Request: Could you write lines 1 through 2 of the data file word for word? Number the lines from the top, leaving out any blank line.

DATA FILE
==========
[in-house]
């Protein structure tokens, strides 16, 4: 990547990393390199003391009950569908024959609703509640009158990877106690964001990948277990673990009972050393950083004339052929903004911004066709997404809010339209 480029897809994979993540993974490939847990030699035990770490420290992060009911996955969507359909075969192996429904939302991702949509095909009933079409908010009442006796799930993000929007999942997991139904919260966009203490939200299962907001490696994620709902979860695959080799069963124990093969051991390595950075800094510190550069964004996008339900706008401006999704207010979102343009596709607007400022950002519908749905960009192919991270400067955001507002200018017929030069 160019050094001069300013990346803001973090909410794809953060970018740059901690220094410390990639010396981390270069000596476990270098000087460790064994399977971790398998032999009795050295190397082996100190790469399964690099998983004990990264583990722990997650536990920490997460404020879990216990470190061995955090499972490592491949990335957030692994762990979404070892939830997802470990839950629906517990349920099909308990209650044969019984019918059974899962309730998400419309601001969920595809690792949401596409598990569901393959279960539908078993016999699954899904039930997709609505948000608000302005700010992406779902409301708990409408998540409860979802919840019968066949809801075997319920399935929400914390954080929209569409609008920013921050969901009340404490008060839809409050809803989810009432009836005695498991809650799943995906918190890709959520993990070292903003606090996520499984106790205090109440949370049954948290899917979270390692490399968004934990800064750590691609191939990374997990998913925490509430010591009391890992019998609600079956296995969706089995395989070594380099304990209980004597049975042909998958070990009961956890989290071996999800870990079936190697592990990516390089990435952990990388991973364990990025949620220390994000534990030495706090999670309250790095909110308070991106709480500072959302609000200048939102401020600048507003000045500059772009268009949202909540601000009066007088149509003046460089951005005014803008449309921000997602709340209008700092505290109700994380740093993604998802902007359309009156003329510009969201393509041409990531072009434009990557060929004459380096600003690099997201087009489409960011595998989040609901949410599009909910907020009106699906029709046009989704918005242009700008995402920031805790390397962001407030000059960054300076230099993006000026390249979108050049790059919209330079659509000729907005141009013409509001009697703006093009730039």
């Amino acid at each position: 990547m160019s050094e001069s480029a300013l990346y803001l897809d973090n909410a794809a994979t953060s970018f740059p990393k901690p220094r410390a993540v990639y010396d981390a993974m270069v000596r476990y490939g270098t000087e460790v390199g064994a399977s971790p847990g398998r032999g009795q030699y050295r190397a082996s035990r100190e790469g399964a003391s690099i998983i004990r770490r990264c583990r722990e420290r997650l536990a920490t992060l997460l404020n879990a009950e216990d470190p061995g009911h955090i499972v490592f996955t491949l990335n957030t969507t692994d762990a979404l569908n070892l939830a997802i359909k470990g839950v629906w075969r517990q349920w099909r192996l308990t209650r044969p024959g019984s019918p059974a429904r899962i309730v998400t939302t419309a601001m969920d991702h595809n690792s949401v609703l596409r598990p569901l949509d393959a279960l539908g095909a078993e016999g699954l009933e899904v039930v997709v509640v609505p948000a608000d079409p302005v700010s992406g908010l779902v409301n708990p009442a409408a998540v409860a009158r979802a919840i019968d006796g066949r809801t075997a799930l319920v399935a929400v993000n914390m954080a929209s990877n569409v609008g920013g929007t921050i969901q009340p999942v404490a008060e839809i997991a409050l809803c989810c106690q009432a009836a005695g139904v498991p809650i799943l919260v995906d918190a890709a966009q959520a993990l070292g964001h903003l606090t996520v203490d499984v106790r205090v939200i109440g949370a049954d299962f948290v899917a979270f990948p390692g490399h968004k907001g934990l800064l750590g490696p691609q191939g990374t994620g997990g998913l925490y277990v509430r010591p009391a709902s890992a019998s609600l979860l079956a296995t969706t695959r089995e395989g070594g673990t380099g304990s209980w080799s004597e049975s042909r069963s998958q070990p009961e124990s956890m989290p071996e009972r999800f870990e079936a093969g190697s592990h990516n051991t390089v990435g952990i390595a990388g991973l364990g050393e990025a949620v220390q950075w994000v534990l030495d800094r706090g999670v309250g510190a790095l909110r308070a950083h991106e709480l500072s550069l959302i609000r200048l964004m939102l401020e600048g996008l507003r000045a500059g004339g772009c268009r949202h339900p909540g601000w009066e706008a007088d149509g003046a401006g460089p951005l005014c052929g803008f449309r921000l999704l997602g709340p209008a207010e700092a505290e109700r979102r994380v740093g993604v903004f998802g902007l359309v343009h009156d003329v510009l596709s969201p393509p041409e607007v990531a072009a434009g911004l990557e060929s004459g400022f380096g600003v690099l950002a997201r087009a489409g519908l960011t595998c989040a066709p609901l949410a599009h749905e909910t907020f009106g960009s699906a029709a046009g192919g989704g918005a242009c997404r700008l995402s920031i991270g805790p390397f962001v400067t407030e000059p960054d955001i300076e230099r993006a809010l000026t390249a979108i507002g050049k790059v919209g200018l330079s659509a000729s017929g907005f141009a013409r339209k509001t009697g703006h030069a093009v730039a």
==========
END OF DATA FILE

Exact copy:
[in-house]
């Protein structure tokens, strides 16, 4: 990547990393390199003391009950569908024959609703509640009158990877106690964001990948277990673990009972050393950083004339052929903004911004066709997404809010339209 480029897809994979993540993974490939847990030699035990770490420290992060009911996955969507359909075969192996429904939302991702949509095909009933079409908010009442006796799930993000929007999942997991139904919260966009203490939200299962907001490696994620709902979860695959080799069963124990093969051991390595950075800094510190550069964004996008339900706008401006999704207010979102343009596709607007400022950002519908749905960009192919991270400067955001507002200018017929030069 160019050094001069300013990346803001973090909410794809953060970018740059901690220094410390990639010396981390270069000596476990270098000087460790064994399977971790398998032999009795050295190397082996100190790469399964690099998983004990990264583990722990997650536990920490997460404020879990216990470190061995955090499972490592491949990335957030692994762990979404070892939830997802470990839950629906517990349920099909308990209650044969019984019918059974899962309730998400419309601001969920595809690792949401596409598990569901393959279960539908078993016999699954899904039930997709609505948000608000302005700010992406779902409301708990409408998540409860979802919840019968066949809801075997319920399935929400914390954080929209569409609008920013921050969901009340404490008060839809409050809803989810009432009836005695498991809650799943995906918190890709959520993990070292903003606090996520499984106790205090109440949370049954948290899917979270390692490399968004934990800064750590691609191939990374997990998913925490509430010591009391890992019998609600079956296995969706089995395989070594380099304990209980004597049975042909998958070990009961956890989290071996999800870990079936190697592990990516390089990435952990990388991973364990990025949620220390994000534990030495706090999670309250790095909110308070991106709480500072959302609000200048939102401020600048507003000045500059772009268009949202909540601000009066007088149509003046460089951005005014803008449309921000997602709340209008700092505290109700994380740093993604998802902007359309009156003329510009969201393509041409990531072009434009990557060929004459380096600003690099997201087009489409960011595998989040609901949410599009909910907020009106699906029709046009989704918005242009700008995402920031805790390397962001407030000059960054300076230099993006000026390249979108050049790059919209330079659509000729907005141009013409509001009697703006093009730039």